Apple has prevented app developers from creating databases with customer’s user’s contacts and from sharing any such database with third parties, including selling them. This information comes amid Forbes’ exclusive sneak peek at new Apple designs. The new rules, implemented this week, were changed to restrict how developers gather, use, and share database information about iPhone users’ contacts. Previously, developers were allowed to ask users for access to their contacts for marketing purposes, where they may have shared or sold that data without the permission of those contacts. New guidelines strictly prohibit that and prevent apps from lying about what information is being used for. If developers break this guideline, they will be banned from the Apple App Store.
Apple Inc. enacted these rules quietly last week, closing a loophole that allowed this data to be stored and shared. These types of guidelines come after Facebook Inc. found that an outside developer of theirs was giving political information on users to a political consultancy, Cambridge Analytica. The Cupertino, California based company, Apple Inc., also enacted new controls to limit web browser tracking, while keeping the new App Store rules quiet.
IPhone contact lists contain more than just the phone number and name of contacts, but also email addresses, photos, and even physical addresses. That type of information was being used by developers, up until now. App developers have generated over $100 billion in the years since the app store was launched, with Apple absorbing 30% of the app revenue.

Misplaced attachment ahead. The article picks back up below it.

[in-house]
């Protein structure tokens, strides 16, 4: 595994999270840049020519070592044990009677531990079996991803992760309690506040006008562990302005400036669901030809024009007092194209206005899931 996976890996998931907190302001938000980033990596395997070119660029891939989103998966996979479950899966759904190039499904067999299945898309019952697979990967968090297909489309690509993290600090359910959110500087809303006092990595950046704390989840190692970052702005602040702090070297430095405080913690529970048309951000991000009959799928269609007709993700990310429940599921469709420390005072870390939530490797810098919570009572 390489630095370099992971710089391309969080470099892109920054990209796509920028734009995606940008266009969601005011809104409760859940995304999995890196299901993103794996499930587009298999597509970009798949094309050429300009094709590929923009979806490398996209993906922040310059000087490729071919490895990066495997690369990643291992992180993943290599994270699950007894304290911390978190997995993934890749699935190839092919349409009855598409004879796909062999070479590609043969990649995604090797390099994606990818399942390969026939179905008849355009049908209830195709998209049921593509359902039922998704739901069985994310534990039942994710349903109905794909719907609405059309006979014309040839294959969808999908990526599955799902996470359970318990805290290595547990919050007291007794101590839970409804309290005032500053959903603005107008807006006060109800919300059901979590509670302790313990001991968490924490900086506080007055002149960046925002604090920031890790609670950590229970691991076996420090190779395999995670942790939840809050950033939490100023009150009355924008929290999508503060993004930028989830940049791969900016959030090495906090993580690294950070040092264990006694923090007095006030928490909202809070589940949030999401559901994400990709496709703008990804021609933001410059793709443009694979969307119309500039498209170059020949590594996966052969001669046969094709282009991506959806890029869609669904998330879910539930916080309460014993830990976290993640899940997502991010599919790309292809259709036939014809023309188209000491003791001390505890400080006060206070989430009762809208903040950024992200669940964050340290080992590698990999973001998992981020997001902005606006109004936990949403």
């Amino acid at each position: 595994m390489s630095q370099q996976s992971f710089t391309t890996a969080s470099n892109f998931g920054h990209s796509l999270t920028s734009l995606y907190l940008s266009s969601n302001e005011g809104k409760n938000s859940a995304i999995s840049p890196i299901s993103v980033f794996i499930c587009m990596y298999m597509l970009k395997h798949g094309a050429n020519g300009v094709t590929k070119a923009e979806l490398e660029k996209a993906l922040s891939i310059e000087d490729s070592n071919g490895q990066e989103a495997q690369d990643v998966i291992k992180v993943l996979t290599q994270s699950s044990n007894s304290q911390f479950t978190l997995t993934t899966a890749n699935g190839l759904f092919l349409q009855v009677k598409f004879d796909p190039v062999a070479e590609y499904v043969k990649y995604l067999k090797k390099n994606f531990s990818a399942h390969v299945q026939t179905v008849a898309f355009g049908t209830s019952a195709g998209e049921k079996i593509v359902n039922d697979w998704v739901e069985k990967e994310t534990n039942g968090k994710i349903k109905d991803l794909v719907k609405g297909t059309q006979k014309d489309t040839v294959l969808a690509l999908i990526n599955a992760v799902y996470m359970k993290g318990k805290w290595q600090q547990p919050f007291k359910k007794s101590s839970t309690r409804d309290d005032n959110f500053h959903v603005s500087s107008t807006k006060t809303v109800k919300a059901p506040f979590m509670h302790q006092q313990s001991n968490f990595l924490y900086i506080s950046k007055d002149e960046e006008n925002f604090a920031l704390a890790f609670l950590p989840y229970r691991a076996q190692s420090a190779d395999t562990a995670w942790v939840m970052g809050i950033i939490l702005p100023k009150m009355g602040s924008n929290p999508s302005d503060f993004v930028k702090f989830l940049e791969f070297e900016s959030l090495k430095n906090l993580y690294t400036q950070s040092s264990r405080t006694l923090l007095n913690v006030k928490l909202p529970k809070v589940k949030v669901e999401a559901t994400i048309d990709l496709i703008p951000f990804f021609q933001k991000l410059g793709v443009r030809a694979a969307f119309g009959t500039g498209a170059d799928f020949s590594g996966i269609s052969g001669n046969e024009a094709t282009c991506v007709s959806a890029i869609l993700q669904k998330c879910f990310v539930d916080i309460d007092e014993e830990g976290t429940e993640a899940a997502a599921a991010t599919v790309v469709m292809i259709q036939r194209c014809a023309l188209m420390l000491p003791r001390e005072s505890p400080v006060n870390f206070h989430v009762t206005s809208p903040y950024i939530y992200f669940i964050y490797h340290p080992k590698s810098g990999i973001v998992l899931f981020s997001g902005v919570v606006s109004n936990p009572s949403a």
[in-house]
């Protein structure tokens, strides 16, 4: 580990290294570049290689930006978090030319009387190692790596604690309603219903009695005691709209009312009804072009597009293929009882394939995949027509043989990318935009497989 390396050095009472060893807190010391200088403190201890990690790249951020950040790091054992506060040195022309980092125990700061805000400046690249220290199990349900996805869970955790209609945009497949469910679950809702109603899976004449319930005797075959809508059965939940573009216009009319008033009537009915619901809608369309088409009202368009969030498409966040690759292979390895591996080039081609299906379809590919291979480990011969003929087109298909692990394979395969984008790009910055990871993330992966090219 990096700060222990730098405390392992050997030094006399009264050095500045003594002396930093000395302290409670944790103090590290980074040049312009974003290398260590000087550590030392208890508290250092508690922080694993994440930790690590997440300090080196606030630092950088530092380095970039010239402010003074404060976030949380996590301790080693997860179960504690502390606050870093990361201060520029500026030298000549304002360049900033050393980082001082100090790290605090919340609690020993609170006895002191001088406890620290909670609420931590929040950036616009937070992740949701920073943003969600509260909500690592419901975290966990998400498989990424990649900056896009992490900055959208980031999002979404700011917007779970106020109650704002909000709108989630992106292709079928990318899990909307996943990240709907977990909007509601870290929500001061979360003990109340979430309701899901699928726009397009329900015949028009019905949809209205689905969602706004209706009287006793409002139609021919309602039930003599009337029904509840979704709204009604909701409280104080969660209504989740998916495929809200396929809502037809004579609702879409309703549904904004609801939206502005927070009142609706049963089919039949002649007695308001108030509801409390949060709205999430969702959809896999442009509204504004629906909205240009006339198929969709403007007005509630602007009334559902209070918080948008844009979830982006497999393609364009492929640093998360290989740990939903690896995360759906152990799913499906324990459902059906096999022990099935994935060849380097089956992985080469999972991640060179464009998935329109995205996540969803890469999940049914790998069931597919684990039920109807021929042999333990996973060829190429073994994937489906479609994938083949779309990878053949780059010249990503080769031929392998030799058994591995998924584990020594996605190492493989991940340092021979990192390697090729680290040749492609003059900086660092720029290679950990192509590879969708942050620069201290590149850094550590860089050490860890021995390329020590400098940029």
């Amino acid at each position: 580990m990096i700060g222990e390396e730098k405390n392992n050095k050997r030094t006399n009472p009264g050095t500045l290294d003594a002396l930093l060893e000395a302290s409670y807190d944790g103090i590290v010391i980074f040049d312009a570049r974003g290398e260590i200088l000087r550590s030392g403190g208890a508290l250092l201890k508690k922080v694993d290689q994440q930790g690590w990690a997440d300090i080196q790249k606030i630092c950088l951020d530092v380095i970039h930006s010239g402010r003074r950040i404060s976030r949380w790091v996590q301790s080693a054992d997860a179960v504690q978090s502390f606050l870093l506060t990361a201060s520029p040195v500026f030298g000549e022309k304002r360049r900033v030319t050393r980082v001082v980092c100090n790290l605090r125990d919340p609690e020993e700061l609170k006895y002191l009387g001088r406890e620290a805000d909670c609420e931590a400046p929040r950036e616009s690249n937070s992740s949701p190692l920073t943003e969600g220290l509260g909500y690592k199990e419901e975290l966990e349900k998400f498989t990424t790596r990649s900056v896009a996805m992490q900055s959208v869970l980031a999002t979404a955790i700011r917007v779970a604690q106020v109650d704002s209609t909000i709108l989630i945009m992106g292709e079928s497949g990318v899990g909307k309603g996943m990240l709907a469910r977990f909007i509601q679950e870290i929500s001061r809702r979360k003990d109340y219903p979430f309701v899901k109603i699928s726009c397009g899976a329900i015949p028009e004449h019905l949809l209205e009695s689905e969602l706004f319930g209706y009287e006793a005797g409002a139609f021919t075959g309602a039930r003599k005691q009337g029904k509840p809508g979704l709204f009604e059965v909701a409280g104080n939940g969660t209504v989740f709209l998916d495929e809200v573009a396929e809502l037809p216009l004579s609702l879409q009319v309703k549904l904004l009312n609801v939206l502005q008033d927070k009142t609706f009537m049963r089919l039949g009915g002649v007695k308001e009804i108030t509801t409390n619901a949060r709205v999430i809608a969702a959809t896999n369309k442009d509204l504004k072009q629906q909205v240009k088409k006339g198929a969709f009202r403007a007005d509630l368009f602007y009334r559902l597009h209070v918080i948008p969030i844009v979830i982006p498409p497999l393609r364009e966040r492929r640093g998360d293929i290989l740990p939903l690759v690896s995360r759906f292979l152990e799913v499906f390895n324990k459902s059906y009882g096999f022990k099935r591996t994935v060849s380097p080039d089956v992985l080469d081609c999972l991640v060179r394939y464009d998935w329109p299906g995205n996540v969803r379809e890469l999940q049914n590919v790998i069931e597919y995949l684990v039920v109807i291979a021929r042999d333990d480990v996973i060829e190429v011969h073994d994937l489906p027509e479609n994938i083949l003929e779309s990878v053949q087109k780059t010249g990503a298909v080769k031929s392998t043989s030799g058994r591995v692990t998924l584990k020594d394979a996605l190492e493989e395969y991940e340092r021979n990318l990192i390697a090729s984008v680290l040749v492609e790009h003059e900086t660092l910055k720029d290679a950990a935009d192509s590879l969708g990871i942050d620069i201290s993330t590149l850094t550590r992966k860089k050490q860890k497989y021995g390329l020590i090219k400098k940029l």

These new rules may help prevent data breaches and in turn, the need for data recovery software. However, Apple can’t go back and retrieve the data that was taken from users in the past. Once a user changes their privacy settings and turns off those permissions, the data cannot be harvested from the app developer. Still, it won’t return any information that was already taken. The same goes for the Google Play Store, although Google keeps quiet about guidelines for advertising data permissions.
Apple is being applauded for these new rules, with U.S. senators praising Apple, and the Federal Trade Commission’s guidelines to users on data collection from app developers no longer applicable to the Apple app store. From now on, users must explicitly give apps these permissions and in turn, developers must provide that user with a clear intention and description of that data that may be sent to a third party.
To protect private information, stay up to- date on privacy settings and app permissions. No longer will application users have to choose whether or not to allow developers to obtain their information and the information of others, but it is important to check current privacy settings. Revoking these privileges from app developers will prevent third parties from obtaining private information and will in turn ensure the safety and privacy of all users of Apple apps. The same goes for users of Google and Android, who can also revoke those privileges at any time in the phone settings under application settings.